Because Blizz, in their infinite wisdom, won’t let me roll on spellpower mail – even when there’s nobody in the party who would use it, the rogue won some gloves from a boss in Nexus. I lamented that I couldn’t “Need” on them, politely: “Gee, it’s a shame that it doesn’t let me roll on those, I would wear them.” Someone else in the party said, “Oh, that sucks, I would usually hand them over though.” Nothing from the rogue. I said, “Well, that would be nice but it’s entirely up to so-and-so, he’s not obligated.” Which is actually true. Usually polite social pressure works in this scenario, but the rogue was blissfully oblivious. Later on one of the other bosses dropped a fist weapon, and I said (without a hint of sarcasm), “Oh great! I’m glad you got some gear YOU CAN USE.” (OK, so there were no capitals. But still). He said, “Me too.”

Meantime, this Death Knight, wow. I didn’t realize they handed out “Picking up chicks 101″ to Death Knights, because he was a regular Casanova. The conversation (whispered) went something like this:

“Do u work for Blizz?”
“Umm, nope! Why?”
“Ur so polite and nice”
“Not really, I’m Canadian.”
“Oh yah is it cold up there?”
“Not really, the weather’s been really nice, around 50 F.”
“It’s 85 F here in [thisstate] really hot! I like it here I’m originally from [otherstate] though”
(Me, not responding, thinking we could just let this die)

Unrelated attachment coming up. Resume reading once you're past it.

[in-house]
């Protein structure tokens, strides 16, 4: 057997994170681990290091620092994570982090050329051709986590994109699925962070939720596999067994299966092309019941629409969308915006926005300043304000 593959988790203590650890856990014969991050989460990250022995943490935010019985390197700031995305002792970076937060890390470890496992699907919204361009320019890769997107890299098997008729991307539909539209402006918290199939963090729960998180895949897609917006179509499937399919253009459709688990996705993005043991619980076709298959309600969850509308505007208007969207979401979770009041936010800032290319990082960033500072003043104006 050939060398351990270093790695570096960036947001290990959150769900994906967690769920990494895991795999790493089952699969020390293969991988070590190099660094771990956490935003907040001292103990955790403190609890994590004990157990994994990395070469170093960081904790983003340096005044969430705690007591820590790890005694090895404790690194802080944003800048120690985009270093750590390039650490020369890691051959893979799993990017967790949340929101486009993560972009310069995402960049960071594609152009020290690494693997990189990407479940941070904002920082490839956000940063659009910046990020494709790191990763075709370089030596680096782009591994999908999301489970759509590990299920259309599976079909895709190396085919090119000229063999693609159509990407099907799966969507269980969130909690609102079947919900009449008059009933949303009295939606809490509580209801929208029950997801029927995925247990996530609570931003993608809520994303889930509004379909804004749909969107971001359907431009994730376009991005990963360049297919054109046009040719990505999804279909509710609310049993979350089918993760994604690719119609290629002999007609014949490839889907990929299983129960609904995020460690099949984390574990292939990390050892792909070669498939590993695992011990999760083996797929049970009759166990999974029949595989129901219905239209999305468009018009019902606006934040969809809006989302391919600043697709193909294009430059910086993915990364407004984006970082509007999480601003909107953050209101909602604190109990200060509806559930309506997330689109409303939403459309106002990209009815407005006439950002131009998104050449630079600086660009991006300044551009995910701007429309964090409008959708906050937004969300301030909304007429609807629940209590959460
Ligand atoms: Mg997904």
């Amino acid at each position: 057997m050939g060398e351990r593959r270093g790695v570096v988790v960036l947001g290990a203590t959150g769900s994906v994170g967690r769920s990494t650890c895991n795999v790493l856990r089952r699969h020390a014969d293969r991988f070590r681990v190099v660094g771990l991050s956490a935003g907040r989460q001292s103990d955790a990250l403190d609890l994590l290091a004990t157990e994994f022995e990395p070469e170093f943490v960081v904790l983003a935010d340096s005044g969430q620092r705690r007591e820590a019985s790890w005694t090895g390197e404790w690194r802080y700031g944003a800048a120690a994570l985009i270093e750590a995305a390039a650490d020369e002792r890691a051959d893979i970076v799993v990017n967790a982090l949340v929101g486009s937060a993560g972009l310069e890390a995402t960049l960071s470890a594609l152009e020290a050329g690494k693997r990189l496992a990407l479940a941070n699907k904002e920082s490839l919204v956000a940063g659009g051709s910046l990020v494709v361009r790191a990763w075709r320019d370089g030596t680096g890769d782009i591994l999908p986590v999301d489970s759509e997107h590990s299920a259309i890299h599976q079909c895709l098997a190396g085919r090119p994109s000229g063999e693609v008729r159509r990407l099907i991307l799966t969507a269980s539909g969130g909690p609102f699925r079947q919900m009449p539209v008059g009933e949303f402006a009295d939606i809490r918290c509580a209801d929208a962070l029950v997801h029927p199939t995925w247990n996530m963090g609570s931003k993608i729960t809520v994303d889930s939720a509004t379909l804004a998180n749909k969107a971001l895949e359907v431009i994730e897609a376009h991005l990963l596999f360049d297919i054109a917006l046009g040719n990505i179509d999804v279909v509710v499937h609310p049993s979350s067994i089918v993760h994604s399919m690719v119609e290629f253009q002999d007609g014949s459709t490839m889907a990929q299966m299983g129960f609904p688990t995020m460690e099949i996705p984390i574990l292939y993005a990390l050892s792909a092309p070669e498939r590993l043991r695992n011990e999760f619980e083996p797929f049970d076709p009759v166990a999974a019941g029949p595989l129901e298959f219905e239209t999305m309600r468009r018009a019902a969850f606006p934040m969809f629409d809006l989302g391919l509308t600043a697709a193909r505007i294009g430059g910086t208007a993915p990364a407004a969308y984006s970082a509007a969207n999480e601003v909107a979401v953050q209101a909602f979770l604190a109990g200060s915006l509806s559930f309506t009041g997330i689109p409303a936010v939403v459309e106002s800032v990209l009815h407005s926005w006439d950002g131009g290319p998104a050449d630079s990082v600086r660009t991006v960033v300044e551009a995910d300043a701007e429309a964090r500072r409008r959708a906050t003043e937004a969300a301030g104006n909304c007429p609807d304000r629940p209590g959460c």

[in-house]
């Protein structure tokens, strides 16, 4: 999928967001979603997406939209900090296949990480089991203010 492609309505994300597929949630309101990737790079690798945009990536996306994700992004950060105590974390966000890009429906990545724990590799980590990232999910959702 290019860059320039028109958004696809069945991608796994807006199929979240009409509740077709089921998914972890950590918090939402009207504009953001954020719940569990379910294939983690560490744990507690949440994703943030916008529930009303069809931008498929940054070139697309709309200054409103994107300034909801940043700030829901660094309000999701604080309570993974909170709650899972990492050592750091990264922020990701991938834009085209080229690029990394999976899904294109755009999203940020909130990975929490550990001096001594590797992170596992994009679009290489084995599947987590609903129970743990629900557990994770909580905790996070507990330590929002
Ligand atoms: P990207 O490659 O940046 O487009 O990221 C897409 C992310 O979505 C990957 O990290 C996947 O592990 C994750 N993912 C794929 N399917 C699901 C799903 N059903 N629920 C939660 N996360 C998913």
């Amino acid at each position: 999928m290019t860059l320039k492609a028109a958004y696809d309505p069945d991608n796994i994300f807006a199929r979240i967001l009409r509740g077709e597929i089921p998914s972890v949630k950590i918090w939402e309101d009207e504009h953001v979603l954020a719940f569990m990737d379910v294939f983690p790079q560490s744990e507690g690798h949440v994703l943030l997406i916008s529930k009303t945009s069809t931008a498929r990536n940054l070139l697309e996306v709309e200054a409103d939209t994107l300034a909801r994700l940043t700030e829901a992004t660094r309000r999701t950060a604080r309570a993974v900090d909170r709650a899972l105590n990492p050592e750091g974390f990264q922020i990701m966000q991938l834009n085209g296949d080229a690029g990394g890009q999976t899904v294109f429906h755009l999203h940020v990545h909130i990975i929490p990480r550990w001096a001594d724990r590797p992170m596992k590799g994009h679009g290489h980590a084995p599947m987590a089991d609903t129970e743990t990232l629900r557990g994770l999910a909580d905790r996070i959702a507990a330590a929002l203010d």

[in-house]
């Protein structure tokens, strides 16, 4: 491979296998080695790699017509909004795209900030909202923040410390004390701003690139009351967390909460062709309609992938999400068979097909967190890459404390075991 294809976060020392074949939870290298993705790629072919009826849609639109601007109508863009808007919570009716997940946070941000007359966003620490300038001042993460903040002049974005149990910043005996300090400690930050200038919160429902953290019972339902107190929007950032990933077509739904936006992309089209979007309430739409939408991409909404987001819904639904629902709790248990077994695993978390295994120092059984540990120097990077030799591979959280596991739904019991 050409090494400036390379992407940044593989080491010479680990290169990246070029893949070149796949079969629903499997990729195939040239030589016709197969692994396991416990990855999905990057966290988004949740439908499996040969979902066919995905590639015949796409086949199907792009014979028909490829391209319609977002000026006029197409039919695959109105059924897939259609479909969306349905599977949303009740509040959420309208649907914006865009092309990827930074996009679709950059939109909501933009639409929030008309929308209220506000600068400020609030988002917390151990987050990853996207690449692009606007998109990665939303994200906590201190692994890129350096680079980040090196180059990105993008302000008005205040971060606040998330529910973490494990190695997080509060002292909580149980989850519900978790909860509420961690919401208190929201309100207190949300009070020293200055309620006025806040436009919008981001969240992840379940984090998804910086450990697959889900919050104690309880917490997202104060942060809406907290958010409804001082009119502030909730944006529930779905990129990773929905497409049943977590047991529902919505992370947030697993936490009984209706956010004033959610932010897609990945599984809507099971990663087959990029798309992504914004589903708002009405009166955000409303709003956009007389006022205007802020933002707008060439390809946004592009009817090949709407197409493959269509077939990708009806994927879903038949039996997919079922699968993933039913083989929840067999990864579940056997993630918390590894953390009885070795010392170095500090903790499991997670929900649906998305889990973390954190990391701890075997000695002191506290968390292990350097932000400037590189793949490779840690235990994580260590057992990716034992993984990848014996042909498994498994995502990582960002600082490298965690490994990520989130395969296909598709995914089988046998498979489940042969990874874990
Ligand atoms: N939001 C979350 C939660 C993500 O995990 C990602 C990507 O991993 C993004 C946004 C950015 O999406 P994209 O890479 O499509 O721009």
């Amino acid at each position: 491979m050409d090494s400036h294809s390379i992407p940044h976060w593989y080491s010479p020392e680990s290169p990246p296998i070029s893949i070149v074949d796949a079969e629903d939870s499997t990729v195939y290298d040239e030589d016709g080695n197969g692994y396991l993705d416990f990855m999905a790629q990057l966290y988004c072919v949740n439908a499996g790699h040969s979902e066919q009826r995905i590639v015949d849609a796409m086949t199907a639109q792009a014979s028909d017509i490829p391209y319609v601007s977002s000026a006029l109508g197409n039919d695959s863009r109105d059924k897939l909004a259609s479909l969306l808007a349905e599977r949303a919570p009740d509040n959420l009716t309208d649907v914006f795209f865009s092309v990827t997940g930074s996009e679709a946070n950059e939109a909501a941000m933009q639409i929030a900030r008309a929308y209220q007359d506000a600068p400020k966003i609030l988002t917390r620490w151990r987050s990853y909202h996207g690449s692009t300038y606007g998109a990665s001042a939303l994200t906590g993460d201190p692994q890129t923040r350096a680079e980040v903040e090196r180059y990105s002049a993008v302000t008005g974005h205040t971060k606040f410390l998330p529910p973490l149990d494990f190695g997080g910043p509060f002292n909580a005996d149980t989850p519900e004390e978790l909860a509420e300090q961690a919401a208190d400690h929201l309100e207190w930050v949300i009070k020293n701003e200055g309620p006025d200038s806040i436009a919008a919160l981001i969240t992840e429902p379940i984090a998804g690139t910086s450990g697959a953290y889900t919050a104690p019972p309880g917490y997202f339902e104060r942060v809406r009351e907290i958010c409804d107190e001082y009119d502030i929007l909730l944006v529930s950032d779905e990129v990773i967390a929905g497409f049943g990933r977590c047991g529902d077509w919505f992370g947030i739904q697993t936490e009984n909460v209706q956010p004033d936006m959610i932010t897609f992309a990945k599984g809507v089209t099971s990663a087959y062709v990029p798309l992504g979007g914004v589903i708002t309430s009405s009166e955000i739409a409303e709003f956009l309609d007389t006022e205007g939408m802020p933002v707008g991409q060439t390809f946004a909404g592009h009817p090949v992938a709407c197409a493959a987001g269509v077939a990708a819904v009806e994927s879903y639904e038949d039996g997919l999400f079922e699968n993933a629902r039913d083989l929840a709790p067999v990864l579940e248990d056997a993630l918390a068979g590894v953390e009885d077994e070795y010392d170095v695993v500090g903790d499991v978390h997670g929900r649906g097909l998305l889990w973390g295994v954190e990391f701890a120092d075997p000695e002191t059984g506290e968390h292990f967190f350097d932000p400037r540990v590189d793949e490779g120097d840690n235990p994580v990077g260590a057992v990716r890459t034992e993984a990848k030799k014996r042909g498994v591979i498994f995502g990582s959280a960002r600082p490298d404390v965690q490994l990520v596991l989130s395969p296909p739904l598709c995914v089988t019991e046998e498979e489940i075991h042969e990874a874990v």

“Love the Canadian accent, BTW”
(Further not responding: and why would he say that? He can’t actually HEAR me typing.)
“Can I keep running with you guys? You and Ann, ur so nice”
“I think we’re finished after this one, sorry.”
(Then finally, at the end)
“I hope I run into you again, ur a really great and nice player!”

Well thanks, DK. U seem nice yourself. A little too nice. I, on the other hand, am probably not as nice as I may otherwise appear. The shadow priest in the same group found this out to his detriment, as he started telling us How To Nexus as we ran into Keri’s room.

“So you have to move when you are taking damage,” he tells the group at large. Nobody really says much. I’ve run this instance so many times. He makes a point of saying it again, but this time he’s pointing it at me. “You have to move when you take damage, Heals,” he says. Yes, heals. “Really?” I type back furiously. “Because I’ve never been here before, I’m glad you knew.”

We finish off Keri with no problems. A funny thing about that damaging aura, though… it persists after she’s actually dead. The shadow priest has taken a lot of damage. Somehow… I’m just not quick enough with the Flash of Light. “You have to move when you take damage,” I tell his corpse helpfully. “I was healing someone else,” he says, sullen. I tell him it’s very nice of him to keep an eye on other people’s health like that. I haven’t quite got the hang of it yet, myself.

When I had time to pug later and Ann wasn’t around, I queued up. I picked Azjol-Nerub specifically because I really wanted to get it done (plus it had loot I had my eye on). I must have the stupidest luck ever, because of the things that Kaliban’s Loot List says are to be found for me in AN – both dropped. A BoE necklace, and the plate healing gloves from the first boss. The group was really nice and let me have the BoE (promptly equipped, replacing my Sethekk Halls quest necklace). The tank was quirky, interesting, and I think doped up on some really powerful cough meds. A few pulls into the instance she says in party, “So, my mage friend and I just wanted to tell you that you are way better than the pally healer that we had earlier today.”
“Thanks,” I respond, “Bad?”